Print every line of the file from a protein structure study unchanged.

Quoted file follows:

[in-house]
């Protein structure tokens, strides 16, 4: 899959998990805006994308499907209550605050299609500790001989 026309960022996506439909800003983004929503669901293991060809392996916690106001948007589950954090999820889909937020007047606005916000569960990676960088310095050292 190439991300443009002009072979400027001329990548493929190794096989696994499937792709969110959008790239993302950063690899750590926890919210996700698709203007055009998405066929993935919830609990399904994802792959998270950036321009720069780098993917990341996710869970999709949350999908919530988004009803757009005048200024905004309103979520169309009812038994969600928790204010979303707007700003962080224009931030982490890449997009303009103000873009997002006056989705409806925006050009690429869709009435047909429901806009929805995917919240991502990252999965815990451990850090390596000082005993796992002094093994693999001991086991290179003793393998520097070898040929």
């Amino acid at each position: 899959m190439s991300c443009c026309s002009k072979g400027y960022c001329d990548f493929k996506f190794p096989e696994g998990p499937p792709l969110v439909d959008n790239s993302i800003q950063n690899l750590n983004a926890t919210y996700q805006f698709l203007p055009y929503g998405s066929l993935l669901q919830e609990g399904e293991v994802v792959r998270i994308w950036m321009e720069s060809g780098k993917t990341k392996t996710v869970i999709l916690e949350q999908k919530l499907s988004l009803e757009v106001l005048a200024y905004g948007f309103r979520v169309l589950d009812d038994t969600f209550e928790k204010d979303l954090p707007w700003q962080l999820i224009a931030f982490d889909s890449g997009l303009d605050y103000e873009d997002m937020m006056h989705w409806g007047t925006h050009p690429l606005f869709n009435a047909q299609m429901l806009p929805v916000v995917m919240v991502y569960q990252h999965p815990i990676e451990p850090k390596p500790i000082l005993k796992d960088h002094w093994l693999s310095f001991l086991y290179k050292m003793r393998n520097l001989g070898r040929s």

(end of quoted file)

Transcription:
[in-house]
């Protein structure tokens, strides 16, 4: 899959998990805006994308499907209550605050299609500790001989 026309960022996506439909800003983004929503669901293991060809392996916690106001948007589950954090999820889909937020007047606005916000569960990676960088310095050292 190439991300443009002009072979400027001329990548493929190794096989696994499937792709969110959008790239993302950063690899750590926890919210996700698709203007055009998405066929993935919830609990399904994802792959998270950036321009720069780098993917990341996710869970999709949350999908919530988004009803757009005048200024905004309103979520169309009812038994969600928790204010979303707007700003962080224009931030982490890449997009303009103000873009997002006056989705409806925006050009690429869709009435047909429901806009929805995917919240991502990252999965815990451990850090390596000082005993796992002094093994693999001991086991290179003793393998520097070898040929």
């Amino acid at each position: 899959m190439s991300c443009c026309s002009k072979g400027y960022c001329d990548f493929k996506f190794p096989e696994g998990p499937p792709l969110v439909d959008n790239s993302i800003q950063n690899l750590n983004a926890t919210y996700q805006f698709l203007p055009y929503g998405s066929l993935l669901q919830e609990g399904e293991v994802v792959r998270i994308w950036m321009e720069s060809g780098k993917t990341k392996t996710v869970i999709l916690e949350q999908k919530l499907s988004l009803e757009v106001l005048a200024y905004g948007f309103r979520v169309l589950d009812d038994t969600f209550e928790k204010d979303l954090p707007w700003q962080l999820i224009a931030f982490d889909s890449g997009l303009d605050y103000e873009d997002m937020m006056h989705w409806g007047t925006h050009p690429l606005f869709n009435a047909q299609m429901l806009p929805v916000v995917m919240v991502y569960q990252h999965p815990i990676e451990p850090k390596p500790i000082l005993k796992d960088h002094w093994l693999s310095f001991l086991y290179k050292m003793r393998n520097l001989g070898r040929s």